I had no thoughts about writing a book in the beginning. But as my story began to unfold, friends and family were fascinated by what was happening and, with tears in their eyes, almost universally reacted the same way. You have to write a book, notify Hollywood, contact TV talk shows. Your story is unbelievable. You need to share your story with the world. So I did.
2. What is it about?
My story is about my life-long search for my identity, my roots and especially my mother, not knowing if she was still alive or not as I got older. I found out she had she kept me a secret for 70 years, until the day I found her in 2011. I was almost 71 when we hugged for the first time. She was 95. The search for my father ended abruptly when we discovered his grave in a military cemetery located in Manilla, Philippines, a casualty of the war in the south Pacific during WWll.
3. What do you hope will be the everlasting thoughts for readers who finish your book?
My hope is that people will enjoy the unique and remarkable one- step- forward, two- steps- backward story that follows my lifelong, sometimes frustrating, sometimes discouraging,sometimes rewarding search for my heritage , my history. The story is not just about adoption. It's also about all the crazy, sometimes tear-jerking, gut-wrenching things I learned during the search for my new, biological family. I also hope that my story will give others hope if they are searching for their roots and their unresolved identity.
4. What advice do you have for writers?
I'm not sure I'm the best candidate to be sharing advice about writing. I have been a contractor and a designer all my life but discovered out of necessity that I had an intense love of writing, of being able to creatively express my thoughts in my own unique way. The rewards are indescribable, even though, as in my case, the process was at times frustrating, discouraging, and painful. Writers, especially new ones like me, should always stay focused on the finish line and never give in to the pain of the journey along the way, as far off as it may seem.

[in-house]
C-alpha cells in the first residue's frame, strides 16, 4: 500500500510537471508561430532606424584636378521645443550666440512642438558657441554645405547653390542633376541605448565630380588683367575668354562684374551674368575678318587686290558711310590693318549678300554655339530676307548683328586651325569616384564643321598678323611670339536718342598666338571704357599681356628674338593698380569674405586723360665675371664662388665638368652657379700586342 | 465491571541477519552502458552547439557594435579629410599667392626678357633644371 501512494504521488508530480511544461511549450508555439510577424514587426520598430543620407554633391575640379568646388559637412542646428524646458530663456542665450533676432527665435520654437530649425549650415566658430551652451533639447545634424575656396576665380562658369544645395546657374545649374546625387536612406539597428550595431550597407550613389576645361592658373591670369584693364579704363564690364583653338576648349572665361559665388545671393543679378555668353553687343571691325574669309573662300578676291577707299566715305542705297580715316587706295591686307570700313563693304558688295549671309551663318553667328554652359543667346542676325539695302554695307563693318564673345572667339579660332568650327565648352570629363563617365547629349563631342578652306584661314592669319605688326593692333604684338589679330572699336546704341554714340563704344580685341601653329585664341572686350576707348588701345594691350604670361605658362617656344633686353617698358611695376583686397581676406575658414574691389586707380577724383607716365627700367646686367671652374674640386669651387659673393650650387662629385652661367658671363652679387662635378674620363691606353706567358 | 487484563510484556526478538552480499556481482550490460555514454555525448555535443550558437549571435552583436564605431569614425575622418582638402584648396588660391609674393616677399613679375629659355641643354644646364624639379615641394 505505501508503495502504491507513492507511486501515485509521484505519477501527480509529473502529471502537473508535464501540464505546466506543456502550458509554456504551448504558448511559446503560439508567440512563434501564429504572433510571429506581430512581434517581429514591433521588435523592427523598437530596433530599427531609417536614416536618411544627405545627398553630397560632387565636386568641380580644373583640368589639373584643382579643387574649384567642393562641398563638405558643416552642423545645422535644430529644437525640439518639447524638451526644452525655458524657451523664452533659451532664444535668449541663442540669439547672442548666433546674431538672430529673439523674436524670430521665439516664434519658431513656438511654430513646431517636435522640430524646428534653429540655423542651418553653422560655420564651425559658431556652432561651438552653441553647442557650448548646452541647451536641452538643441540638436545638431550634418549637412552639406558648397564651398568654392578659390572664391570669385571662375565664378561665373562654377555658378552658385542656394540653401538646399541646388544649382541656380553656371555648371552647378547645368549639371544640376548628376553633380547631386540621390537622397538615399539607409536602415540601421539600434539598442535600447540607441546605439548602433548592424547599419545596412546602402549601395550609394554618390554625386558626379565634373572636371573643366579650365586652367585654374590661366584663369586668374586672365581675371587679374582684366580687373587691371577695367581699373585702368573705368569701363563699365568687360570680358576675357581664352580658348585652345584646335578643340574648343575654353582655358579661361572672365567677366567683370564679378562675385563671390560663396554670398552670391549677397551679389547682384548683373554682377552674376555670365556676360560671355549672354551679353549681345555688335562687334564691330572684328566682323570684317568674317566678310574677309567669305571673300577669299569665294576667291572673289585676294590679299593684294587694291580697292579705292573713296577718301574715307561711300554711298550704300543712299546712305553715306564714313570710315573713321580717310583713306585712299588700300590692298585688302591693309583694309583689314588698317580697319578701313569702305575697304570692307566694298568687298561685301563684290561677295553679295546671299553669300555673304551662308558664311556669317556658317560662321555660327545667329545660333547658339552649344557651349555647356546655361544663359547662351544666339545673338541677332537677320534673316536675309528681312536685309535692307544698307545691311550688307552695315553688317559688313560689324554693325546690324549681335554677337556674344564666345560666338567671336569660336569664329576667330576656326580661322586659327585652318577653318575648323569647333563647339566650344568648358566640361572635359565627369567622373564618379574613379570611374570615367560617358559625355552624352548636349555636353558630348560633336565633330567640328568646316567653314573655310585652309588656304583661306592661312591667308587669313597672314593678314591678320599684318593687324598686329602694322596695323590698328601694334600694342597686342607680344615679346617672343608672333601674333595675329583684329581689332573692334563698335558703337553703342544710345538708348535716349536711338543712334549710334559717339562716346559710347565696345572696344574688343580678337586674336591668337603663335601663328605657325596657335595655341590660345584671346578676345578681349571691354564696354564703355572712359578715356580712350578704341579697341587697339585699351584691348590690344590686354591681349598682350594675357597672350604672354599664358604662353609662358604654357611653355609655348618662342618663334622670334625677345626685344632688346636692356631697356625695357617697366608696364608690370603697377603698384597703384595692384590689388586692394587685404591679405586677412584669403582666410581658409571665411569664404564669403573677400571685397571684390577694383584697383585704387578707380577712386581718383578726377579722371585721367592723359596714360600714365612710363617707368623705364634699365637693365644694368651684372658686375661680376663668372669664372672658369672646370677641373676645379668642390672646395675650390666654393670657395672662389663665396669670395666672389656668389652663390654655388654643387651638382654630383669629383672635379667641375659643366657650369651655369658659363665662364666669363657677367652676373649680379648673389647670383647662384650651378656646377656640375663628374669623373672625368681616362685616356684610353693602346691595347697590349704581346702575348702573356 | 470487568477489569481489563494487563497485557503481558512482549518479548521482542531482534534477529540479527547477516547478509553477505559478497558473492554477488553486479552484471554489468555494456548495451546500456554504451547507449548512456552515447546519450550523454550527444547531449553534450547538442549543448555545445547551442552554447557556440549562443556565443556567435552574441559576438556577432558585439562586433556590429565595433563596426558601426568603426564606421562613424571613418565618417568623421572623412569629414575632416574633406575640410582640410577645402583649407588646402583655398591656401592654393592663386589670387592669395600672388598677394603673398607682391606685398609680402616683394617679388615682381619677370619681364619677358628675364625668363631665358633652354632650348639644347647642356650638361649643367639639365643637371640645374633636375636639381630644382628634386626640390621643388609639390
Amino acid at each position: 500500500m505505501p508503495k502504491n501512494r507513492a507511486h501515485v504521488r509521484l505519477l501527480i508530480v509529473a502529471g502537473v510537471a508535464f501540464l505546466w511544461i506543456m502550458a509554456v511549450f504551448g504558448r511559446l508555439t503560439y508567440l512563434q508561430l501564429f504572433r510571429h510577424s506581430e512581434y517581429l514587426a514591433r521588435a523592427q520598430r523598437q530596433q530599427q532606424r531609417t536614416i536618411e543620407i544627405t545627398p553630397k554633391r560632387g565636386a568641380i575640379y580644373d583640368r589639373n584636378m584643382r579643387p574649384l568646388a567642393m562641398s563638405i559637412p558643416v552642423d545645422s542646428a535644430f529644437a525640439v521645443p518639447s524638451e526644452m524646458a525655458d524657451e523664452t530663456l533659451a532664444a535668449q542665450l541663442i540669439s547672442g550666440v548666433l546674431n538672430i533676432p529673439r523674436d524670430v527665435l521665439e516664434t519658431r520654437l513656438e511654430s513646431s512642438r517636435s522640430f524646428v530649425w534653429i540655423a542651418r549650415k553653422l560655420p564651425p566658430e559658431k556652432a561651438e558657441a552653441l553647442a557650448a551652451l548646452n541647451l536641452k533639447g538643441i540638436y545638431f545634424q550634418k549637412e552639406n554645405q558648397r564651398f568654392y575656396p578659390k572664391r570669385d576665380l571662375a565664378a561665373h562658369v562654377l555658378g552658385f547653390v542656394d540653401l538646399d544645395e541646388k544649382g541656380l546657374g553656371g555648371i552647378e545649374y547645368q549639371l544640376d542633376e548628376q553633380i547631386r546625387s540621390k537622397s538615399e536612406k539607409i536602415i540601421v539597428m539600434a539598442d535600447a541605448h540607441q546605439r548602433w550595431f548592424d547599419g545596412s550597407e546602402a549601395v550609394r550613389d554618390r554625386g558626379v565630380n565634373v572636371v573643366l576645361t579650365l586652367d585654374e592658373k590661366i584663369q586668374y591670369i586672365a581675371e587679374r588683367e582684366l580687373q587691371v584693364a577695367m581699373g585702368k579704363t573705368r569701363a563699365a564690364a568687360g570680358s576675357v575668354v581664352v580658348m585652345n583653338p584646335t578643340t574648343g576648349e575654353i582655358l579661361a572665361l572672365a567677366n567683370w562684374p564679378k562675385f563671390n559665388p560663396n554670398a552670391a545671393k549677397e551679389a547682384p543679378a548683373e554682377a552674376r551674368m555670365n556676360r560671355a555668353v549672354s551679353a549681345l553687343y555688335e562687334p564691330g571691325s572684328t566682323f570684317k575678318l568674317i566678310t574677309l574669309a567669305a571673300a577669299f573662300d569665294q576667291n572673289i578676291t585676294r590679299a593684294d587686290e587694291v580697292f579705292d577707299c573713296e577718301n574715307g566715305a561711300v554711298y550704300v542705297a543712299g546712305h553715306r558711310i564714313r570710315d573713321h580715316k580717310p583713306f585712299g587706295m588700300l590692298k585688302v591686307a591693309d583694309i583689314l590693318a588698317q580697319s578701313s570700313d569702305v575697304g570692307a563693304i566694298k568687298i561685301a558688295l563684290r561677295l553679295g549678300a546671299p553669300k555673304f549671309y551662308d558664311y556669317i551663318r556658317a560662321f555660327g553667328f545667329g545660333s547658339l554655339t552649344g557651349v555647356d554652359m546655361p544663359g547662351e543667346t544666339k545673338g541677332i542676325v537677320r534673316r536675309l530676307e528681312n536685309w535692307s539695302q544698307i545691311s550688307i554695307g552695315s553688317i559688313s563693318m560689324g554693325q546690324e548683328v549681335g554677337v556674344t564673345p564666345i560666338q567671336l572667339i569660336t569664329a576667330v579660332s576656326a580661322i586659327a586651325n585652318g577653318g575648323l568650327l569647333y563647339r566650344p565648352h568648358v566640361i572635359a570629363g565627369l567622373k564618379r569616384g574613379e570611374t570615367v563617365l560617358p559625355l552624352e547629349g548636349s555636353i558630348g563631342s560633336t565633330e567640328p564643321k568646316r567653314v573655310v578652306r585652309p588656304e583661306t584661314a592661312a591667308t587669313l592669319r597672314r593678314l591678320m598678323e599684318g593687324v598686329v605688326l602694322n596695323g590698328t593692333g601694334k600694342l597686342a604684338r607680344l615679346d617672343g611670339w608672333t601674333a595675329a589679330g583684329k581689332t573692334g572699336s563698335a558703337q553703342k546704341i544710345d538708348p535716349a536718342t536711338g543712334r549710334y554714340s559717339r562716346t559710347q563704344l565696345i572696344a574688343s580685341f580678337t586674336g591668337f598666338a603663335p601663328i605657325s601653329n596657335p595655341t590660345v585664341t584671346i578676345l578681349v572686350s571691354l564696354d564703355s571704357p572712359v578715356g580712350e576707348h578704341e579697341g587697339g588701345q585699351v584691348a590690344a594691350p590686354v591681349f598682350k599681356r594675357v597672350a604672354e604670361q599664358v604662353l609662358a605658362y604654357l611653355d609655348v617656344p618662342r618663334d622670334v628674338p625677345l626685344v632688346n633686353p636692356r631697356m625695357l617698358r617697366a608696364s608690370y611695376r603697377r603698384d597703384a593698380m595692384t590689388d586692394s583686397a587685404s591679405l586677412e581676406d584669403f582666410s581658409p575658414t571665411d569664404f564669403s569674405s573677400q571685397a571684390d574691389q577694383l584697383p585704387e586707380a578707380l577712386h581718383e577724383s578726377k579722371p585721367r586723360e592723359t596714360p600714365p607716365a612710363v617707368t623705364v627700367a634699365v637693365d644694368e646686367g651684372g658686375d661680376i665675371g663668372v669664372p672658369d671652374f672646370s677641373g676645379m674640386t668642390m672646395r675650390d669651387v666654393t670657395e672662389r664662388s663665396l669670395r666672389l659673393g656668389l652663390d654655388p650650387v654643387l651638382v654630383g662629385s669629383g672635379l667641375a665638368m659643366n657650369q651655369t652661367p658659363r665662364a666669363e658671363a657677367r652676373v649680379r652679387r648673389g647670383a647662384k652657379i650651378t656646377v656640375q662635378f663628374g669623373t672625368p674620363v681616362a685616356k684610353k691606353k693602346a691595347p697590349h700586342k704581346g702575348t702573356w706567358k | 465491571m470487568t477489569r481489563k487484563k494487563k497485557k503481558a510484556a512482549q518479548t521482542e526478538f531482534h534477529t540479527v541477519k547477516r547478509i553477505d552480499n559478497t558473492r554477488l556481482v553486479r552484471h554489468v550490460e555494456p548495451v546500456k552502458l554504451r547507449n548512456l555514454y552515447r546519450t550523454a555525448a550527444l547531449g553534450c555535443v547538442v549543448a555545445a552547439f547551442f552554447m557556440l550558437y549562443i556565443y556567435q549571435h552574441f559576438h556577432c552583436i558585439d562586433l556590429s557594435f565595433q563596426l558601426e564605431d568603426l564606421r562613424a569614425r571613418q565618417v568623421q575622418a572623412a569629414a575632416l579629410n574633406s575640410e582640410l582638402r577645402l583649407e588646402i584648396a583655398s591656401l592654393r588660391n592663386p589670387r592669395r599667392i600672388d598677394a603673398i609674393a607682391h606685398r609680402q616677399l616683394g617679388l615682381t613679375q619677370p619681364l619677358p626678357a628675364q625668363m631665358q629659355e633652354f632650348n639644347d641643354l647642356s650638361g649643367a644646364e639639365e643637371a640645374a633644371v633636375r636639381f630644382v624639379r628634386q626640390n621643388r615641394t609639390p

5. Where do you think the book publishing industry is heading?
It will never die. I discuss this often with many of my friends who are readers. The consensus---we will never give in to electronic attempts at replacing our love of holding a book in our hands, turning pages, and marking our place with physical bookmarks. A book is a possession that makes us feel good. I can't say I feel the same way about a computer, a laptop, or a tablet. They are electronic machines. Give me a book any day.
6. What challenges did you have in writing your book?
I was challenged by being a neophyte author, never having written a book before and not knowing anything about the finer aspects of the trade. Fortunately for me, I had a daughter who was a journalism major in college and was my loving critic, spell-checker, editor, and word processer through all four of my rewrites. When I got to the end of the process, I hated my book. It was two years in the making. In time, I realized that all the pain and suffering was worth the effort.
7. If people can only buy one book this month, why should it be yours?
My book is unlike any other. It's a true story that reads like a work of fiction because all the plots and sub-plots are so emotionally absorbing, spellbinding, and often hard to believe.